Pearl Harbor saw the nation besieged in a wave of overwhelming patriotism followed by an immediate rush to enlist. On December 9th, Hank Greenberg, at 30 years old, re-enlisted after having been discharged from the Army under a new law releasing draftees 28 or older from duty. He admitted "this doubtless means I'm finished with baseball." Like Greenberg, Cleveland's 23-year-old pitching sensation, Bob Feller, rushed to enlist as soon as he heard the news of the bombing. Feller joined the United States Navy and served as a chief petty officer aboard the battleship Alabama in the Pacific.
Hitler's declaration of war against the United States on December 11th merely fueled the enthusiasm. Industrial giants responded with a roar and factories, workshops, mills and mines swung into action. The vast automobile industry switched to the production of military vehicles, turning out a steady stream of trucks, Jeeps, tanks and airplanes, while manufacturers, more accustomed to handling refrigerators and vacuum cleaners, turned their straight-line production techniques to the manufacture of ammunition, guns and other essential war commodities. Even manufacturers of sporting goods equipment contributed to the war effort. Hillerich & Bradsby, makers of the famous Louisville Slugger baseball bats, turned their wood turning skills to the production of stocks for the M1 carbine rifle. Within months of Pearl Harbor, America was impressively living up to the pledge it had given to become the "Arsenal of Democracy."
But would baseball survive the war? America's entrance into World War I had ended the 1918 baseball season on September 2nd, there was no World Series that year [actually, the World Series was held in 1918, but a month earlier than usual -- ed.], and only the armistice agreement saved the following season. Fears that the war would jeopardize baseball again in 1942, however, were quashed when President Roosevelt, in response to a direct plea from baseball's ruling head, Kenesaw Mountain Landis, sent his now famous January 15th "Green Light" letter. Roosevelt said, "I honestly feel that it would be best for the country to keep baseball going," and added that he would like to see more night games that hard-working people could attend. Roosevelt also noted that baseball could provide entertainment for at least 20 million people, and added that although the quality of the teams might be lowered by the greater use of older players, this would not dampen the popularity of the sport.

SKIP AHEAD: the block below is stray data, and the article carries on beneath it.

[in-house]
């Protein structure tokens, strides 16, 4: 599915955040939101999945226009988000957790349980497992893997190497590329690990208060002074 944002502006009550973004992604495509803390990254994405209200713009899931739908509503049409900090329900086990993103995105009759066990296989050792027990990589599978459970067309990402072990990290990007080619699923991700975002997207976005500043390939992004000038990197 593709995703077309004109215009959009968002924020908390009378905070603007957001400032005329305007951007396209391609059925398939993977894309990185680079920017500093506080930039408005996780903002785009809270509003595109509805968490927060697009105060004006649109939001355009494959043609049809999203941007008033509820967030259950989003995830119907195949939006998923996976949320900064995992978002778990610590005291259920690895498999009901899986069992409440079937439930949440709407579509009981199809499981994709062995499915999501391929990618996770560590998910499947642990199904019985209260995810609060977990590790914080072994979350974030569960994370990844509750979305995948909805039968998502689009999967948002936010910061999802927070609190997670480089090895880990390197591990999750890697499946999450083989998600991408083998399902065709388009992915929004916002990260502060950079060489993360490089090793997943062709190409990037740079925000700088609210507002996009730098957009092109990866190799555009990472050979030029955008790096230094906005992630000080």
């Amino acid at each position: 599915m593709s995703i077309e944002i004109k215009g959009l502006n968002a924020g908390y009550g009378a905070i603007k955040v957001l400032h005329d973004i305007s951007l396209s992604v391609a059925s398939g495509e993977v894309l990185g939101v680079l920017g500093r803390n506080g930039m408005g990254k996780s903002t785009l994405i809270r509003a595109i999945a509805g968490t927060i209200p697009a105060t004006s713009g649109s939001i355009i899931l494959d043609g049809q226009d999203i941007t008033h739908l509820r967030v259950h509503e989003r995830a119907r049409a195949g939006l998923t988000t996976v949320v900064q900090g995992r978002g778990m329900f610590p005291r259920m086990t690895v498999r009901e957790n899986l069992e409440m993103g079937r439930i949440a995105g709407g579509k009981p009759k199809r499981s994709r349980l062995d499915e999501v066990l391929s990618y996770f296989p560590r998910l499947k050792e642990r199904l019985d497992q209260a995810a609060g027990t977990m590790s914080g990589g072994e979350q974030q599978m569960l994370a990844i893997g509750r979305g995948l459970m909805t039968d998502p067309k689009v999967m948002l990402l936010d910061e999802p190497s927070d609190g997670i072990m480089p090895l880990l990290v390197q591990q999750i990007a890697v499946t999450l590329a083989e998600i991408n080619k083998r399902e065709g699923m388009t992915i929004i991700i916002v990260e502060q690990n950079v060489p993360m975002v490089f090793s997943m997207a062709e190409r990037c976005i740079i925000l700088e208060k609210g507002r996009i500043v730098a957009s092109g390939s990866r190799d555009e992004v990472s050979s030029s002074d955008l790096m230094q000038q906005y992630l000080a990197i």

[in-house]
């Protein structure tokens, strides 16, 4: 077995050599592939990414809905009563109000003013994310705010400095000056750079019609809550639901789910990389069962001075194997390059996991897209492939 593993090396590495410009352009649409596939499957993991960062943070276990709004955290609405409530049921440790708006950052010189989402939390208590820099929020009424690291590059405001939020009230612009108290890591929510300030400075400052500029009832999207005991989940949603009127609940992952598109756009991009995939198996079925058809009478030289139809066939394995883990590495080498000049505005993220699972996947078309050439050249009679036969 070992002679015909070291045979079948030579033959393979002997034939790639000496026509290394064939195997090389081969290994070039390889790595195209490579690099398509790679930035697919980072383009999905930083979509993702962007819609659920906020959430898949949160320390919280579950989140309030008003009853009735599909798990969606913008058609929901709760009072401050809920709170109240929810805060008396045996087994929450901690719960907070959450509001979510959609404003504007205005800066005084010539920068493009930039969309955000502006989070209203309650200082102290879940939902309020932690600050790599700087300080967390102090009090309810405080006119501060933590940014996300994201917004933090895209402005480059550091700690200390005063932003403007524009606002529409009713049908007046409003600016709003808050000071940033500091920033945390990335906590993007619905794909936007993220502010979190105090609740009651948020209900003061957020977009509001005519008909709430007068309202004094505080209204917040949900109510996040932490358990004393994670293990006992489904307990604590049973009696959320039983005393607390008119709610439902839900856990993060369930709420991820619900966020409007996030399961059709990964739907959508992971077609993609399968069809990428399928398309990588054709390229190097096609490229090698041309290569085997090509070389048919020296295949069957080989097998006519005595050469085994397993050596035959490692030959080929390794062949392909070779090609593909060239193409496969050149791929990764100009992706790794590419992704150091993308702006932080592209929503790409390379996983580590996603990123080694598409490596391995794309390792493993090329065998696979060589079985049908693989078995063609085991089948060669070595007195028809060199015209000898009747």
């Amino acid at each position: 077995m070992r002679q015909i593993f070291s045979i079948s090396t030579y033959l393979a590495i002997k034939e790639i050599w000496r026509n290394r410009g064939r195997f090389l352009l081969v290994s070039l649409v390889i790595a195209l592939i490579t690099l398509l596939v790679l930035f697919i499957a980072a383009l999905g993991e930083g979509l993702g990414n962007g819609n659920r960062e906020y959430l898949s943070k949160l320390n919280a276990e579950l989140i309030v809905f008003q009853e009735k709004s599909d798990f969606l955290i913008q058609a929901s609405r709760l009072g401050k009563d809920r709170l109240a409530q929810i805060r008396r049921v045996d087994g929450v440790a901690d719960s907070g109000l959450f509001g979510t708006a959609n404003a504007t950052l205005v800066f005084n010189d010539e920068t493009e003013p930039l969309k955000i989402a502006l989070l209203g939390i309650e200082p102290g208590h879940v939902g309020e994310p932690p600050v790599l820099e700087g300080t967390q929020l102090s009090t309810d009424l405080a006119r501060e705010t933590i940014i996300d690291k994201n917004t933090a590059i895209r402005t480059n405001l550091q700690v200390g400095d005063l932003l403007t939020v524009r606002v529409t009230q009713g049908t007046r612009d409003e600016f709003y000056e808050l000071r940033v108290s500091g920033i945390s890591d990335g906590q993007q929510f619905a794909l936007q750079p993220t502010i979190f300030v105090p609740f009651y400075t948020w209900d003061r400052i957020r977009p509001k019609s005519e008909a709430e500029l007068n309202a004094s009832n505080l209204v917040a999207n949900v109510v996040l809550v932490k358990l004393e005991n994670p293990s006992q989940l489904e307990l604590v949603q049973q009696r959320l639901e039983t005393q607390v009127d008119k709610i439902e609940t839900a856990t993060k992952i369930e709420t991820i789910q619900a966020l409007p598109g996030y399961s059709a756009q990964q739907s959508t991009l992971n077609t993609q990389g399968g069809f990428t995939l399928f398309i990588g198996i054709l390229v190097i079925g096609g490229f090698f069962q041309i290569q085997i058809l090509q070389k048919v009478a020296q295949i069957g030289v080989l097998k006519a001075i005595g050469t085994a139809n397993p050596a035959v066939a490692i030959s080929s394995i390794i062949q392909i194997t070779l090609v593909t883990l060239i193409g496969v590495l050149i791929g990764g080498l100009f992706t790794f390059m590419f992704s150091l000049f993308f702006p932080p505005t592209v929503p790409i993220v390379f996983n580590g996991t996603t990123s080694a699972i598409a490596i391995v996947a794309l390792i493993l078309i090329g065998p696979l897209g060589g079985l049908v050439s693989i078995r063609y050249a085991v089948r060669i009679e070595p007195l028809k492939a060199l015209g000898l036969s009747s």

But, although players were enlisting or being drafted into the armed forces from the beginning, there existed throughout the war, an undertone of displeasure towards seemingly fit men participating in sports and apparently evading military duties. Some thought baseball squandered manpower and should shut down for the duration. In hindsight this attitude is understandable, but there is little doubt that baseball was a major morale booster throughout the war years. In response to the negative undertones, the Sporting News took it upon themselves, in April 1942, to ask servicemen for their view on the situation - should baseball continue why they fight and perhaps die for democracy and freedom? An abundance of replies besieged the offices of the Sporting News in St Louis strongly backing the President's directive to keep baseball going. Private John E Stevenson, based at Fort Dix, New Jersey, wrote, "Baseball is part of the American way of life. Remove it and you remove something from the lives of American citizens, soldiers and sailors." Private Clifford P Mansfield at Fort Knox, Kentucky reiterated, "For the morale of the soldier and the morale of America itself, 'keep 'em playing'."
Copyright © 1999 by Gary Bedingfield. Reprinted with permission.